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PEG makes tablets out of injectables

01-Feb-2005

NOBEX has been granted two new US patents on its polyethylene glycol (PEG)-based technologies to improve the delivery of drugs that currently need to be injected.

The company's PEGylation and related 'micro-alkylPEGylation' technology is being applied to the conversion drugs that currently require injection to those that can be given orally. It is already developing an oral insulin product for patients with diabetes with partner Biocon, an Indian biotechnology company.

Last October, the companies indicated that the collaborative effort in developing the oral insulin product will require several years to reach the market but that they expect to have meaningful clinical data andprogress toward manufacturing within two years.

 

The technology is particularly suited to the delivery of peptides, more and more of which are being identified as potential drugs, but is also suitable for small-molecules, according to the firm. Nd it is not restricted to oral dosage forms: studies suggest it can improve the delivery of injectable, inhaled and transdermal drugs as well.

 

The first patent (No 6,815,530) covers small molecular-weight PEG polymers in which substantially all of the PEG molecules have the same molecular weight. The patent covers such monodispersed PEG polymers as individual compositions of matter, as well as in combination with other components such as the alkyl and fatty acid compounds that NOBEX uses in its proprietary micro-alkylPEGylation technology for drug modification.

 

The second patent (No 6,835,802) covers synthetic methods for producing the monodispersed PEG and micro-alkylPEG ('oligomer') compositions.

 

Christopher Price, NOBEX' chief executive, said the patents not only protected Nobex development pipeline, but would also be of licensing interest to other companies using PEG-based polymers to modify their therapeutic molecules.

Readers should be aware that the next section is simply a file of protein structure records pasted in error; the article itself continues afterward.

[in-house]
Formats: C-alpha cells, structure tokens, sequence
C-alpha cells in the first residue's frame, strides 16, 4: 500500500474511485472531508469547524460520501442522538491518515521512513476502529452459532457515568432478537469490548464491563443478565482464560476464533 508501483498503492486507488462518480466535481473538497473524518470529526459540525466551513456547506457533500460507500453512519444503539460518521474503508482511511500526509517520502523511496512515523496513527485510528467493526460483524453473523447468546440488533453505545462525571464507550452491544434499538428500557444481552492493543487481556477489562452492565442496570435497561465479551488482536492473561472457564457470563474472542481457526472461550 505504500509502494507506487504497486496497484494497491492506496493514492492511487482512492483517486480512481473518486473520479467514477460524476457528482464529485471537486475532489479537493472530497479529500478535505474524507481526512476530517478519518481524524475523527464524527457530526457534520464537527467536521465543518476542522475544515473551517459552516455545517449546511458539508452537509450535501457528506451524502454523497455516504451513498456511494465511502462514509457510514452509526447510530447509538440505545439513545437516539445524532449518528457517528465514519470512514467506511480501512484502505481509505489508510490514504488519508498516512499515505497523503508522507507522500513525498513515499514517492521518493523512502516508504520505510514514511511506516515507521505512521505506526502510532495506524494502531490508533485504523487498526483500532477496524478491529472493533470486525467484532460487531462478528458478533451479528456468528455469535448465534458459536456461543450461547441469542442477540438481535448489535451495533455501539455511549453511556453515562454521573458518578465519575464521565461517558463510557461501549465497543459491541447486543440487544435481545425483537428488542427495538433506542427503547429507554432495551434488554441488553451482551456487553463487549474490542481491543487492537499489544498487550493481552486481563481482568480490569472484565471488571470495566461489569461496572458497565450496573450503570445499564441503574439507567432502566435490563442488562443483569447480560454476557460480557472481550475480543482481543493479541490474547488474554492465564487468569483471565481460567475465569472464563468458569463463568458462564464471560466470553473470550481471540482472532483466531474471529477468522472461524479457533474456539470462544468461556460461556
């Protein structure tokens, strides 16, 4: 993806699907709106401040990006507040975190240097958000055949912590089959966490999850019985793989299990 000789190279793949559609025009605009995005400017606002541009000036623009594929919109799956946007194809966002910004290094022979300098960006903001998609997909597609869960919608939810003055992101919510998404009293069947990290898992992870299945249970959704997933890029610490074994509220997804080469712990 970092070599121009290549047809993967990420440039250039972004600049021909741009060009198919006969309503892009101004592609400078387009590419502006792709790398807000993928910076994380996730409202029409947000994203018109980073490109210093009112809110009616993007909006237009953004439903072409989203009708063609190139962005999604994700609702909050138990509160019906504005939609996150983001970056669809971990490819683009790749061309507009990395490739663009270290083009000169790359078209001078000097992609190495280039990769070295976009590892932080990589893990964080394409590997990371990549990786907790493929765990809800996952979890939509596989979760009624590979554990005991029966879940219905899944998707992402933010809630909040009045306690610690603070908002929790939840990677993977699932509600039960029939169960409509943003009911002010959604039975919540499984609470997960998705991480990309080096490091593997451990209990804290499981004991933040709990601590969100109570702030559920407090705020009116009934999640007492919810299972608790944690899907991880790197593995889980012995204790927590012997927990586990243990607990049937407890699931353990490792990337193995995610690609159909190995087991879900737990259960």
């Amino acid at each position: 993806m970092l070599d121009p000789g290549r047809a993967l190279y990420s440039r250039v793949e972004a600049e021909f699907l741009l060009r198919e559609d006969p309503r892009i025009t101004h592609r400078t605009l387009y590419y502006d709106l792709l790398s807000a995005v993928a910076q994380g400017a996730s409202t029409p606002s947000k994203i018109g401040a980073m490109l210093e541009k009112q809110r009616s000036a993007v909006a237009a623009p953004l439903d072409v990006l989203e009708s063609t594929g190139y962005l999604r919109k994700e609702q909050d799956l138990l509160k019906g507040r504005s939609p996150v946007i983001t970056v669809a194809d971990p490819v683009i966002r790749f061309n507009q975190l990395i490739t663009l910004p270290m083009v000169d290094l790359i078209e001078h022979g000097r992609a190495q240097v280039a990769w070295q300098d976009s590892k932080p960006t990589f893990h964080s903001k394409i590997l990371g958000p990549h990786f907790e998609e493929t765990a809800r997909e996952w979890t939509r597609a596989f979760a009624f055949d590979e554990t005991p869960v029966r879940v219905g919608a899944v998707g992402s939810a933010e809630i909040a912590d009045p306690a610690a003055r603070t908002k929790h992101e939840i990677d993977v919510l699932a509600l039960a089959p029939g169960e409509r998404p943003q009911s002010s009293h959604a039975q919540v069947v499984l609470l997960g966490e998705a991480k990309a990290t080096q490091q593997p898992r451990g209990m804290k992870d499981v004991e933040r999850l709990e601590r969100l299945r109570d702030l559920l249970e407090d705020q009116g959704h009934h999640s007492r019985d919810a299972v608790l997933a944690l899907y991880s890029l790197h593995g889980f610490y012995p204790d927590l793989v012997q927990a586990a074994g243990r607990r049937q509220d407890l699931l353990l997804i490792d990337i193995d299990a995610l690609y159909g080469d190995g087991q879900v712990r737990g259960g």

NOBEX modifies peptide drugs for oral delivery by chemically coupling the small, pure oligomers to the peptide at one or more selected sites, creating a new molecular entity. The oligomers are 'amphiphilic', i.e. they have a highly water-soluble portion (the PEG polymer) on one end and a highly lipid-soluble portion on the other end of a single structure. The balance of water and lipid solubility provided by the different polymers changes the chemical and biological properties of the drug.

 

The results are improvements in characteristics such as increased shelf stability, resistance to enzymes, absorption into the body from the gastrointestinal tract, and lengthened circulation time in the blood.

 

PEG polymers are well established in the biopharmaceutical industry for modifying the pharmacology of large protein drug molecules that are administered by injection, for example in the hepatitis treatments Pegasys (peginterferon alfa-2a) and PegIntron (peginterferon alfa-2b) from Roche and Schering-Plough, respectively. In these cases, large molecular weight PEG polymers are attached to the protein drug in random fashion and at variable numbers of sites on each molecule.

 

"This approach provides well-documented benefits to the pharmacokinetics and bioactivity of the PEG-modified drug administered by injection," said Nobex. However, PEG-modified proteins are not suited for delivery by the oral route of administration due to their very large size.

 

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